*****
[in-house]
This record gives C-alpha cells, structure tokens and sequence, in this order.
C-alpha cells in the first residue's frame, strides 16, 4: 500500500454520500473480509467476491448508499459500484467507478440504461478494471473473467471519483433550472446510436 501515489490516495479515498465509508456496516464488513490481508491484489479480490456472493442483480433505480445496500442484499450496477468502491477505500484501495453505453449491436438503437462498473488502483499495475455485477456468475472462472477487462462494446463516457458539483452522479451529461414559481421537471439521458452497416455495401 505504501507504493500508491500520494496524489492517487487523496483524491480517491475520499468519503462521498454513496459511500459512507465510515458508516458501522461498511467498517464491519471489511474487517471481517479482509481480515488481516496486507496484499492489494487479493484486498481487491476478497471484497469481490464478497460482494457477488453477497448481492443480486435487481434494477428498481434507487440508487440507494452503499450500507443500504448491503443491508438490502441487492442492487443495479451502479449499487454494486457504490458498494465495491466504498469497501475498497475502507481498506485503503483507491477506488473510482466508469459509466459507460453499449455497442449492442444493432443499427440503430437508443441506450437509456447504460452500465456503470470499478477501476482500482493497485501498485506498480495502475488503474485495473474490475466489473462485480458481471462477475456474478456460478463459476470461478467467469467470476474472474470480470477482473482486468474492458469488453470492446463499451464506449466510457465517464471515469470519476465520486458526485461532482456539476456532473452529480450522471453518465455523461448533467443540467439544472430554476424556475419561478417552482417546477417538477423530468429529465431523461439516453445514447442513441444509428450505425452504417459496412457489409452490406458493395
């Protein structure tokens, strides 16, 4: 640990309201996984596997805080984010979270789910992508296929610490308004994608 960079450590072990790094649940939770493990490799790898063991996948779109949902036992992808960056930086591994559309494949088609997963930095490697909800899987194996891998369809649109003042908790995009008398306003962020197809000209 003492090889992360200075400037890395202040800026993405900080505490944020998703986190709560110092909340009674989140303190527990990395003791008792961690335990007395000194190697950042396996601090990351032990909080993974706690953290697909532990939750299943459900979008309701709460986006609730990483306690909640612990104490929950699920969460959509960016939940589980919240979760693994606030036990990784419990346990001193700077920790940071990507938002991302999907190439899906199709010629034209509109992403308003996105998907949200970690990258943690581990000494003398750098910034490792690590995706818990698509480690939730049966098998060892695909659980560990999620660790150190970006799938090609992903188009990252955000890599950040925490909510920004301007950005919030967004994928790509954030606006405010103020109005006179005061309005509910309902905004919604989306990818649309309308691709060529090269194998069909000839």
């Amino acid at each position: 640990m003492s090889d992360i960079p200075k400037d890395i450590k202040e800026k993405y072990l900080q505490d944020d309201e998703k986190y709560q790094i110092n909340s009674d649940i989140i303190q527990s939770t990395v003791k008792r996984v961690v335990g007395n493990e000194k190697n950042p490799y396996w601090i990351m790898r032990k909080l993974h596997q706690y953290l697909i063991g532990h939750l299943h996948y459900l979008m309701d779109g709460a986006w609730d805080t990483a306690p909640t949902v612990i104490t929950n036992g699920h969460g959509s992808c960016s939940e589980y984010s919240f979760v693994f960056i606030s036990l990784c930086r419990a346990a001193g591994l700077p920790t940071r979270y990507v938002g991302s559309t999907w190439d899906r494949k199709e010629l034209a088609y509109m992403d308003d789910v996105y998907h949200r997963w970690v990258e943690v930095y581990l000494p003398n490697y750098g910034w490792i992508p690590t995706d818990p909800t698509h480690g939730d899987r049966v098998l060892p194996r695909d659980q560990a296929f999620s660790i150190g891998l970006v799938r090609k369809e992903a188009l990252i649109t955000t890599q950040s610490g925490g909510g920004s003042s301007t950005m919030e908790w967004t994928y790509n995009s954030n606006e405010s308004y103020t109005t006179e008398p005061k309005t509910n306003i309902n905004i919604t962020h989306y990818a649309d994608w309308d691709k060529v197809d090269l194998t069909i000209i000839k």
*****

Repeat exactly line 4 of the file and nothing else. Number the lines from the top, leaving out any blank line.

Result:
């Protein structure tokens, strides 16, 4: 640990309201996984596997805080984010979270789910992508296929610490308004994608 960079450590072990790094649940939770493990490799790898063991996948779109949902036992992808960056930086591994559309494949088609997963930095490697909800899987194996891998369809649109003042908790995009008398306003962020197809000209 003492090889992360200075400037890395202040800026993405900080505490944020998703986190709560110092909340009674989140303190527990990395003791008792961690335990007395000194190697950042396996601090990351032990909080993974706690953290697909532990939750299943459900979008309701709460986006609730990483306690909640612990104490929950699920969460959509960016939940589980919240979760693994606030036990990784419990346990001193700077920790940071990507938002991302999907190439899906199709010629034209509109992403308003996105998907949200970690990258943690581990000494003398750098910034490792690590995706818990698509480690939730049966098998060892695909659980560990999620660790150190970006799938090609992903188009990252955000890599950040925490909510920004301007950005919030967004994928790509954030606006405010103020109005006179005061309005509910309902905004919604989306990818649309309308691709060529090269194998069909000839």